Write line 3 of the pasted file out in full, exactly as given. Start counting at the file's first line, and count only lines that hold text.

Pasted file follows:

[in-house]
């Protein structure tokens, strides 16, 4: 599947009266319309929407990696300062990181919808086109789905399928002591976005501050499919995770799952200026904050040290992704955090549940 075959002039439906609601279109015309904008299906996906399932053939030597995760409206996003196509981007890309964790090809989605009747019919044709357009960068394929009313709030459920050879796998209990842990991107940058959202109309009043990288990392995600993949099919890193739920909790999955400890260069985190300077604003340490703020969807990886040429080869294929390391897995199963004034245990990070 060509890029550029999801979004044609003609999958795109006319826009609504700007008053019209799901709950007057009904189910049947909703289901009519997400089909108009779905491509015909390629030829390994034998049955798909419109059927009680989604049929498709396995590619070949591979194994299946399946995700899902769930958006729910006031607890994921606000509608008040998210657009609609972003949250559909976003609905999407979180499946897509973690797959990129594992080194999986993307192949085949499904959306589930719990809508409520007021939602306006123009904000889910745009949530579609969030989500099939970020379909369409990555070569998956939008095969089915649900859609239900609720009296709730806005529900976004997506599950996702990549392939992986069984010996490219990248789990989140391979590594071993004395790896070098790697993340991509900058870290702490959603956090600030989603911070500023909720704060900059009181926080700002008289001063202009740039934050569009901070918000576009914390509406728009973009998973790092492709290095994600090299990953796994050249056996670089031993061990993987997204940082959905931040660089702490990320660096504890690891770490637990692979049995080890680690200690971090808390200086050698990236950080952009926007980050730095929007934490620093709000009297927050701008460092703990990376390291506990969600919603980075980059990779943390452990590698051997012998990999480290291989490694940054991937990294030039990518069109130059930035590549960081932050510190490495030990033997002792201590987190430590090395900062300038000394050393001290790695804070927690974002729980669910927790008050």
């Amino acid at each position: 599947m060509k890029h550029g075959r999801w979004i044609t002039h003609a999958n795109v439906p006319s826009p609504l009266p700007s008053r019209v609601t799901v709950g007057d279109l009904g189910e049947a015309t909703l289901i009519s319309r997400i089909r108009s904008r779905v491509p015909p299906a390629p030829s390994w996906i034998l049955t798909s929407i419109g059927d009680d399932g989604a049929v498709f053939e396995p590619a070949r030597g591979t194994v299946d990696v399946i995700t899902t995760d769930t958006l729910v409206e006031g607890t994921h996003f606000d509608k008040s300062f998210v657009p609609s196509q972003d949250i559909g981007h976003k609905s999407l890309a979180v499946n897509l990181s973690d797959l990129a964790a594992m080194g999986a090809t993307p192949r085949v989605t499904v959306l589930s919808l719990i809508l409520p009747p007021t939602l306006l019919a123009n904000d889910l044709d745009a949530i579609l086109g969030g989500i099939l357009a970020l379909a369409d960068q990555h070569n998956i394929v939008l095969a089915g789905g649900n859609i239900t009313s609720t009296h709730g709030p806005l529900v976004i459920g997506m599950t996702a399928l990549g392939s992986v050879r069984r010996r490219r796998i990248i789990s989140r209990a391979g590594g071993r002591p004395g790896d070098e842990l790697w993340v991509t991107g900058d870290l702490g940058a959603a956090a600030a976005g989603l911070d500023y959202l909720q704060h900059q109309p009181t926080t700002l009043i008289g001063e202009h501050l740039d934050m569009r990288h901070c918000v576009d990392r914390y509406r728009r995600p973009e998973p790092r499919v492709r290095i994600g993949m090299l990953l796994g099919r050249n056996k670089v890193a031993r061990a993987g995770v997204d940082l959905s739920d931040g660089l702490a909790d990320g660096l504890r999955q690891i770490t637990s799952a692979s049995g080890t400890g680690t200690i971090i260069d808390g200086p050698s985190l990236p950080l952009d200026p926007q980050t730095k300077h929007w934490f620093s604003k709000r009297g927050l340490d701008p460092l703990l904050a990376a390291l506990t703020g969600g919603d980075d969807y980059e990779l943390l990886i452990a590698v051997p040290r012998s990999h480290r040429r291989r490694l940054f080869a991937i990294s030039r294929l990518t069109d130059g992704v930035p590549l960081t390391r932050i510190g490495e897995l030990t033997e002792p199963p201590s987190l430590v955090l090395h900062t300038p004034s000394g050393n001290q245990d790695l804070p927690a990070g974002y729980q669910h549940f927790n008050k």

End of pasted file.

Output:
């Amino acid at each position: 599947m060509k890029h550029g075959r999801w979004i044609t002039h003609a999958n795109v439906p006319s826009p609504l009266p700007s008053r019209v609601t799901v709950g007057d279109l009904g189910e049947a015309t909703l289901i009519s319309r997400i089909r108009s904008r779905v491509p015909p299906a390629p030829s390994w996906i034998l049955t798909s929407i419109g059927d009680d399932g989604a049929v498709f053939e396995p590619a070949r030597g591979t194994v299946d990696v399946i995700t899902t995760d769930t958006l729910v409206e006031g607890t994921h996003f606000d509608k008040s300062f998210v657009p609609s196509q972003d949250i559909g981007h976003k609905s999407l890309a979180v499946n897509l990181s973690d797959l990129a964790a594992m080194g999986a090809t993307p192949r085949v989605t499904v959306l589930s919808l719990i809508l409520p009747p007021t939602l306006l019919a123009n904000d889910l044709d745009a949530i579609l086109g969030g989500i099939l357009a970020l379909a369409d960068q990555h070569n998956i394929v939008l095969a089915g789905g649900n859609i239900t009313s609720t009296h709730g709030p806005l529900v976004i459920g997506m599950t996702a399928l990549g392939s992986v050879r069984r010996r490219r796998i990248i789990s989140r209990a391979g590594g071993r002591p004395g790896d070098e842990l790697w993340v991509t991107g900058d870290l702490g940058a959603a956090a600030a976005g989603l911070d500023y959202l909720q704060h900059q109309p009181t926080t700002l009043i008289g001063e202009h501050l740039d934050m569009r990288h901070c918000v576009d990392r914390y509406r728009r995600p973009e998973p790092r499919v492709r290095i994600g993949m090299l990953l796994g099919r050249n056996k670089v890193a031993r061990a993987g995770v997204d940082l959905s739920d931040g660089l702490a909790d990320g660096l504890r999955q690891i770490t637990s799952a692979s049995g080890t400890g680690t200690i971090i260069d808390g200086p050698s985190l990236p950080l952009d200026p926007q980050t730095k300077h929007w934490f620093s604003k709000r009297g927050l340490d701008p460092l703990l904050a990376a390291l506990t703020g969600g919603d980075d969807y980059e990779l943390l990886i452990a590698v051997p040290r012998s990999h480290r040429r291989r490694l940054f080869a991937i990294s030039r294929l990518t069109d130059g992704v930035p590549l960081t390391r932050i510190g490495e897995l030990t033997e002792p199963p201590s987190l430590v955090l090395h900062t300038p004034s000394g050393n001290q245990d790695l804070p927690a990070g974002y729980q669910h549940f927790n008050k």